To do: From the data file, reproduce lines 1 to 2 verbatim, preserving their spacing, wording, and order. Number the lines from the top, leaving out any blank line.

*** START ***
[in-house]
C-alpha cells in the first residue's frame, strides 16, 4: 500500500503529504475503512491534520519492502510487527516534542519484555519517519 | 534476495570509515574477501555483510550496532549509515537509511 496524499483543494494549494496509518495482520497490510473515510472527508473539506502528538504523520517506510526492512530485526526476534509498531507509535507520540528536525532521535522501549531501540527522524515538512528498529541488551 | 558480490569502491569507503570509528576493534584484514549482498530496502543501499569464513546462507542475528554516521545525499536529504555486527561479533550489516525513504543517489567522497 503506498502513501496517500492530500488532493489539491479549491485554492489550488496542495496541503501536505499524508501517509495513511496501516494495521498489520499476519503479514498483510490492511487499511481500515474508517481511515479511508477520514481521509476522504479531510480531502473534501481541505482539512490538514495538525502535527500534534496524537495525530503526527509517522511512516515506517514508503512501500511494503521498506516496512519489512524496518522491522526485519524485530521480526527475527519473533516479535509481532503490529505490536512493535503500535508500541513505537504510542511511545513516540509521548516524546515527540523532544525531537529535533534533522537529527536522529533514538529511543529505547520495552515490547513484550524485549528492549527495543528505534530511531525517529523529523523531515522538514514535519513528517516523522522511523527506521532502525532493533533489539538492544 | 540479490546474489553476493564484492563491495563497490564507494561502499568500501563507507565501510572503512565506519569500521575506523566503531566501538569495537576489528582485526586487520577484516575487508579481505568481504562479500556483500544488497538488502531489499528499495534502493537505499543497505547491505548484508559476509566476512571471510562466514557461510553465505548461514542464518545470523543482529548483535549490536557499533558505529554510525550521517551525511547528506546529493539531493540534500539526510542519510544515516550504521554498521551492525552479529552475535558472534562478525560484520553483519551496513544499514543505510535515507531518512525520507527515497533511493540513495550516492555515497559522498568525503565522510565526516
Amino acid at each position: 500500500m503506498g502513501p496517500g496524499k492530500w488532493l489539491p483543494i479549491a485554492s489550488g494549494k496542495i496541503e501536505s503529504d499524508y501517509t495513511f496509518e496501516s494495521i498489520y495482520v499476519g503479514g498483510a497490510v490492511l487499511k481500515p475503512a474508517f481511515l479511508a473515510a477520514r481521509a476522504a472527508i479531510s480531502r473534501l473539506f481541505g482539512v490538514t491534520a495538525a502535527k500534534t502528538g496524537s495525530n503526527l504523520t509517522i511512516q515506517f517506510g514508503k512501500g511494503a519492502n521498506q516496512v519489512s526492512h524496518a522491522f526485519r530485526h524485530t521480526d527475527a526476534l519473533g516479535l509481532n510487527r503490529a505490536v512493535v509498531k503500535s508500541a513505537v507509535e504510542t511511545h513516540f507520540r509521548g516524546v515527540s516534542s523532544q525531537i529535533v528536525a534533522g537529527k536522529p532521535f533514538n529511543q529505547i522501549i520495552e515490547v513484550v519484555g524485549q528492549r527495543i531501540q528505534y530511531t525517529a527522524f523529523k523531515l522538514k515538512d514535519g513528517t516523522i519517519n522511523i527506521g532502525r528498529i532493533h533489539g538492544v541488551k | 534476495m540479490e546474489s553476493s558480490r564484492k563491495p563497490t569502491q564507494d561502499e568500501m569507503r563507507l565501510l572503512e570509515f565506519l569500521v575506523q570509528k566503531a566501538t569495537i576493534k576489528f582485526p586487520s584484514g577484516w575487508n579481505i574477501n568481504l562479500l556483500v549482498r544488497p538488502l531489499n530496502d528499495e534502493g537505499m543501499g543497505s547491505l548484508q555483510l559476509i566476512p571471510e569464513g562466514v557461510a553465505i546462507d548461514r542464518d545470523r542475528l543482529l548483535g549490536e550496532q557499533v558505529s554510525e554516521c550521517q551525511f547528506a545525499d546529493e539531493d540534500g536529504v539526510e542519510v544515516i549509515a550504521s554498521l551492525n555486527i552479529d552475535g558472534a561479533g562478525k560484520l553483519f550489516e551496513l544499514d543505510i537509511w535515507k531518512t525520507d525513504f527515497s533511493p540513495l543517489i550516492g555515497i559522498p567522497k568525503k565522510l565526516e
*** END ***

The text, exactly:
[in-house]
C-alpha cells in the first residue's frame, strides 16, 4: 500500500503529504475503512491534520519492502510487527516534542519484555519517519 | 534476495570509515574477501555483510550496532549509515537509511 496524499483543494494549494496509518495482520497490510473515510472527508473539506502528538504523520517506510526492512530485526526476534509498531507509535507520540528536525532521535522501549531501540527522524515538512528498529541488551 | 558480490569502491569507503570509528576493534584484514549482498530496502543501499569464513546462507542475528554516521545525499536529504555486527561479533550489516525513504543517489567522497 503506498502513501496517500492530500488532493489539491479549491485554492489550488496542495496541503501536505499524508501517509495513511496501516494495521498489520499476519503479514498483510490492511487499511481500515474508517481511515479511508477520514481521509476522504479531510480531502473534501481541505482539512490538514495538525502535527500534534496524537495525530503526527509517522511512516515506517514508503512501500511494503521498506516496512519489512524496518522491522526485519524485530521480526527475527519473533516479535509481532503490529505490536512493535503500535508500541513505537504510542511511545513516540509521548516524546515527540523532544525531537529535533534533522537529527536522529533514538529511543529505547520495552515490547513484550524485549528492549527495543528505534530511531525517529523529523523531515522538514514535519513528517516523522522511523527506521532502525532493533533489539538492544 | 540479490546474489553476493564484492563491495563497490564507494561502499568500501563507507565501510572503512565506519569500521575506523566503531566501538569495537576489528582485526586487520577484516575487508579481505568481504562479500556483500544488497538488502531489499528499495534502493537505499543497505547491505548484508559476509566476512571471510562466514557461510553465505548461514542464518545470523543482529548483535549490536557499533558505529554510525550521517551525511547528506546529493539531493540534500539526510542519510544515516550504521554498521551492525552479529552475535558472534562478525560484520553483519551496513544499514543505510535515507531518512525520507527515497533511493540513495550516492555515497559522498568525503565522510565526516